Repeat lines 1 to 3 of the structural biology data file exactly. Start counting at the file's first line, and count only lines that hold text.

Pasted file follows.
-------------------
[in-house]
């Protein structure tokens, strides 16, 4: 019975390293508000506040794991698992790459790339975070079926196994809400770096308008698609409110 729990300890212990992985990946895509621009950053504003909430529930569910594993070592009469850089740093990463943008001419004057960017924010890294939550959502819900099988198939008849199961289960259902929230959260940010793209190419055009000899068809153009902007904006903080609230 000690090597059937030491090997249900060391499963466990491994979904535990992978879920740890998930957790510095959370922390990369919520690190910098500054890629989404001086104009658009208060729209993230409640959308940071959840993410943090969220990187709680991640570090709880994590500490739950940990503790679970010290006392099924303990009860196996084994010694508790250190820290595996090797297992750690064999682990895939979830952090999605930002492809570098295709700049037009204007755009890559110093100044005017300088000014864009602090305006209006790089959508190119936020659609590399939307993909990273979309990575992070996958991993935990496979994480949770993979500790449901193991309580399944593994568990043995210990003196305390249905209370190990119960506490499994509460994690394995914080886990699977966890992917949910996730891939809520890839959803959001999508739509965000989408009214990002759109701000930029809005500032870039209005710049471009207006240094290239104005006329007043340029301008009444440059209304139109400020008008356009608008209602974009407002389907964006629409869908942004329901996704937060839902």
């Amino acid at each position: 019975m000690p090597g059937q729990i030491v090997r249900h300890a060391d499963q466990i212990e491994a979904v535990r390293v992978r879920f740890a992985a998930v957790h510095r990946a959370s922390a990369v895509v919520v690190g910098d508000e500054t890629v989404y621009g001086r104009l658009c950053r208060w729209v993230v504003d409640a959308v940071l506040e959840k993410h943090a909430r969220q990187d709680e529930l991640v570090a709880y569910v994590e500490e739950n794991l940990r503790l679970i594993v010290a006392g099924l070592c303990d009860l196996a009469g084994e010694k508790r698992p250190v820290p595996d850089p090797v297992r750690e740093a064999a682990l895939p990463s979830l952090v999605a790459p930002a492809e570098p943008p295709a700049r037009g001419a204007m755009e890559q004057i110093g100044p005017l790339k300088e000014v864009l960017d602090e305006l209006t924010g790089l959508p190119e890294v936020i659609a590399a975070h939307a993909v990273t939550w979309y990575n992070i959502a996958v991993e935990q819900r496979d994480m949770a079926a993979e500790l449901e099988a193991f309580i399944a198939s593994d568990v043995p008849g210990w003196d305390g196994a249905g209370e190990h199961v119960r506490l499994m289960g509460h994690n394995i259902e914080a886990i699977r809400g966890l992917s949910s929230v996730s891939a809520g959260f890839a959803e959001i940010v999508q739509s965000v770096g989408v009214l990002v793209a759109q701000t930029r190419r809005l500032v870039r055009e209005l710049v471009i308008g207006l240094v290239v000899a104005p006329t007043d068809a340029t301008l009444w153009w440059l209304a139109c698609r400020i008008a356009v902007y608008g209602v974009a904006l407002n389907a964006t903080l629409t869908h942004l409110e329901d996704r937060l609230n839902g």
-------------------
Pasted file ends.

[in-house]
């Protein structure tokens, strides 16, 4: 019975390293508000506040794991698992790459790339975070079926196994809400770096308008698609409110 729990300890212990992985990946895509621009950053504003909430529930569910594993070592009469850089740093990463943008001419004057960017924010890294939550959502819900099988198939008849199961289960259902929230959260940010793209190419055009000899068809153009902007904006903080609230 000690090597059937030491090997249900060391499963466990491994979904535990992978879920740890998930957790510095959370922390990369919520690190910098500054890629989404001086104009658009208060729209993230409640959308940071959840993410943090969220990187709680991640570090709880994590500490739950940990503790679970010290006392099924303990009860196996084994010694508790250190820290595996090797297992750690064999682990895939979830952090999605930002492809570098295709700049037009204007755009890559110093100044005017300088000014864009602090305006209006790089959508190119936020659609590399939307993909990273979309990575992070996958991993935990496979994480949770993979500790449901193991309580399944593994568990043995210990003196305390249905209370190990119960506490499994509460994690394995914080886990699977966890992917949910996730891939809520890839959803959001999508739509965000989408009214990002759109701000930029809005500032870039209005710049471009207006240094290239104005006329007043340029301008009444440059209304139109400020008008356009608008209602974009407002389907964006629409869908942004329901996704937060839902």
């Amino acid at each position: 019975m000690p090597g059937q729990i030491v090997r249900h300890a060391d499963q466990i212990e491994a979904v535990r390293v992978r879920f740890a992985a998930v957790h510095r990946a959370s922390a990369v895509v919520v690190g910098d508000e500054t890629v989404y621009g001086r104009l658009c950053r208060w729209v993230v504003d409640a959308v940071l506040e959840k993410h943090a909430r969220q990187d709680e529930l991640v570090a709880y569910v994590e500490e739950n794991l940990r503790l679970i594993v010290a006392g099924l070592c303990d009860l196996a009469g084994e010694k508790r698992p250190v820290p595996d850089p090797v297992r750690e740093a064999a682990l895939p990463s979830l952090v999605a790459p930002a492809e570098p943008p295709a700049r037009g001419a204007m755009e890559q004057i110093g100044p005017l790339k300088e000014v864009l960017d602090e305006l209006t924010g790089l959508p190119e890294v936020i659609a590399a975070h939307a993909v990273t939550w979309y990575n992070i959502a996958v991993e935990q819900r496979d994480m949770a079926a993979e500790l449901e099988a193991f309580i399944a198939s593994d568990v043995p008849g210990w003196d305390g196994a249905g209370e190990h199961v119960r506490l499994m289960g509460h994690n394995i259902e914080a886990i699977r809400g966890l992917s949910s929230v996730s891939a809520g959260f890839a959803e959001i940010v999508q739509s965000v770096g989408v009214l990002v793209a759109q701000t930029r190419r809005l500032v870039r055009e209005l710049v471009i308008g207006l240094v290239v000899a104005p006329t007043d068809a340029t301008l009444w153009w440059l209304a139109c698609r400020i008008a356009v902007y608008g209602v974009a904006l407002n389907a964006t903080l629409t869908h942004l409110e329901d996704r937060l609230n839902g």